In addition to this I have 3 years experience with 2d. Going 3d dos not mean I'm starting from zero but..
I don't know, this is something to be considered carefully.
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maximinus
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« Reply #12 on: May 20, 2009, 05:08:51 AM »

In my humble opinion openFrag died from doing it's own engine and DungeonHack's development is extremely slow because of that too. jClassicRPG took a year to get where it is (one programmer fair to say) an it's still not ready for game production. Radakan was working on its own engine and decided to do text-only after a while. How long is FIFE in production?

All this means however, is that creating an engine takes time, not that it's impossible and doomed to fail.

By no means would I suggest an engine re-write  Shocked I'm just thinking that what you get in fife is not a lot more than what you already get in Ogre, a 3D engine (and Ogre gets you a load of other features as well).

Anyways, I'll try to understand you better:

    * The documentation is not great. There are very few guides or how-to's
    * Code not that well documented in places
I can't say anything about that. Adding documentation to FIFE instead of creating own engine which you will have to document too sounds nicer. IANAP (I am not a programmer Wink )

Agreed, but I have to try and understand it before I can document it  Wink

    * Pathing is done by tile and not per pixel, so it looks a little stiff
What does that mean? Pathfinding? or do you mean the tiles? - if its' the latter, it's rather simple to pre-render textures, even automatically. Not as simple as if the code handles it, but still simple.

The gfx only moves along the edges of the tiles, rather than by pixel, so the pc rarely looks like they are going in a straight line. I know that this is partly due to using 2D graphics.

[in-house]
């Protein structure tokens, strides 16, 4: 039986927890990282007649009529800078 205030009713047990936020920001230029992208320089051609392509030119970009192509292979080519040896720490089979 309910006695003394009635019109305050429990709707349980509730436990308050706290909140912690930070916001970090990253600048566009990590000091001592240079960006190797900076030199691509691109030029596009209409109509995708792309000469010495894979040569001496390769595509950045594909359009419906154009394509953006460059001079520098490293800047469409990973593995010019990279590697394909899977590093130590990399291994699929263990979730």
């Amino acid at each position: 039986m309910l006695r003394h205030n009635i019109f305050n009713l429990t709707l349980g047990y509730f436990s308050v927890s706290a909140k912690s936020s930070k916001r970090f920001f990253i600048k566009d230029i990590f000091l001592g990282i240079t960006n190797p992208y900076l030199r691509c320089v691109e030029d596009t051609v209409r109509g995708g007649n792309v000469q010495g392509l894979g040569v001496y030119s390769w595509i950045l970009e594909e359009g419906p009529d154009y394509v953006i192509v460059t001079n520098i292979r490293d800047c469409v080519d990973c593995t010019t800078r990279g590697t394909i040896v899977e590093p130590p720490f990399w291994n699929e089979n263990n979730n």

* Objects larger than one tile are an absolute pain to handle
Is an object an image? In that case it should be cut into tiles I assume.. Couldn't one work around in code and create "id"s that objects can carry so then it's clear they're the same thing?

Yes, they can but cut in tiles, and yes, a work-around in code could be used. This is why they are a pain to handle  Sad

    * Pychan GUI looks ugly
It probably can be made look better. This seems like to be more anger than an argument Smiley (IANAP, I didn't even try what you tried so I don't know the horror ^^)

Not real anger, the PyChan FAQ states that one the problems with PyChan is that is looks ugly!

    * It offers quite a few features that are not THAT relevant to game coding
The problem being that you think its bloated?

Not bloated but that they should have concentrated on 'what do you need in a game'. There's virtual file systems, for example, and I've never need them in a game that I've written before.

    * You end up with a massive number of gfx and XML files, and there are no scripts to help you
Pre-rendered will get you there Wink What scripts do you need? Even I can help writing such.

Minor quiblle, it just seems that you end you with a very complicated mess of many many small files.
« Last Edit: May 20, 2009, 08:26:50 AM by maximinus » Logged

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Dave Matney
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« Reply #13 on: May 20, 2009, 05:12:18 AM »

I don't think anyone is married to FIFE.
Did you have a look at the open source infinity engine?  GemRB I think?   We would have to rip the mechanics (D&D) out.

D&D Rules aren't THAT bad.  GemRB runs old 2nd ed. rules, which are a bit more complicated when it comes to dice rolling, but might actually work better in a video game.  If it runs 3rd, like Icewind Dale 2 did, we'd have immediate supporters from the d20 crowd.

But I'm getting a D&D tattoo, so I'm a bit biased.  Wink

In any case, it sounds like there's already a proposal to write a unique combat system, which would require reprogramming combat no matter which engine we use.  I say pick the one that the coders like the best ('cause they'll be doing all the work, anyway), and everyone else can just deal with it.
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qubodup
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« Reply #14 on: May 20, 2009, 11:12:53 AM »

Hm. DungeonHack and OpenFrag used/use OGRE. (And Radakan and jClassicRPG used/uses jMonkeyEngine)

I say pick the one that the coders like the best ('cause they'll be doing all the work, anyway), and everyone else can just deal with it.
Seconded!

If 3D will be considered: see if scoure's engine might do the trick. There's also Warzone 2100 and Glest.